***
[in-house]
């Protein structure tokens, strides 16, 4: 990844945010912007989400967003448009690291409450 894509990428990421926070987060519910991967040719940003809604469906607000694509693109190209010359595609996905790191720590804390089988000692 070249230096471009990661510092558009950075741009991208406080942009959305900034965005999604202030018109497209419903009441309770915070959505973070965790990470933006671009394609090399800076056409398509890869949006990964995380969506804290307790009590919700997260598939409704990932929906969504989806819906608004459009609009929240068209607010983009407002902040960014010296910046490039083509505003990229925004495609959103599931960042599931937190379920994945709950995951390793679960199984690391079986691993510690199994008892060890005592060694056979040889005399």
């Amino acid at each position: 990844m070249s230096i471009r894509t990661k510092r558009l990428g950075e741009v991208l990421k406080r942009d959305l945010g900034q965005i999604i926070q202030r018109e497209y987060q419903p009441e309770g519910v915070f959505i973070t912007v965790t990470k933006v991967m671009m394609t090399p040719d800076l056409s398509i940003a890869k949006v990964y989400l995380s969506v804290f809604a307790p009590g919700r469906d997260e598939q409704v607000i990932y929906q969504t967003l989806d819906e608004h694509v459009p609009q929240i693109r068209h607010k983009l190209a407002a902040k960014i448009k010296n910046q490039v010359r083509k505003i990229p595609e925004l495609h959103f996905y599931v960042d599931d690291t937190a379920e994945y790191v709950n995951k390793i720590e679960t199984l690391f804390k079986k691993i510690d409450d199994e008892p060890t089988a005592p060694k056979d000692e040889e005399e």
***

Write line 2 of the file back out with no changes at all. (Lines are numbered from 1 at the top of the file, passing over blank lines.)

């Protein structure tokens, strides 16, 4: 990844945010912007989400967003448009690291409450 894509990428990421926070987060519910991967040719940003809604469906607000694509693109190209010359595609996905790191720590804390089988000692 070249230096471009990661510092558009950075741009991208406080942009959305900034965005999604202030018109497209419903009441309770915070959505973070965790990470933006671009394609090399800076056409398509890869949006990964995380969506804290307790009590919700997260598939409704990932929906969504989806819906608004459009609009929240068209607010983009407002902040960014010296910046490039083509505003990229925004495609959103599931960042599931937190379920994945709950995951390793679960199984690391079986691993510690199994008892060890005592060694056979040889005399």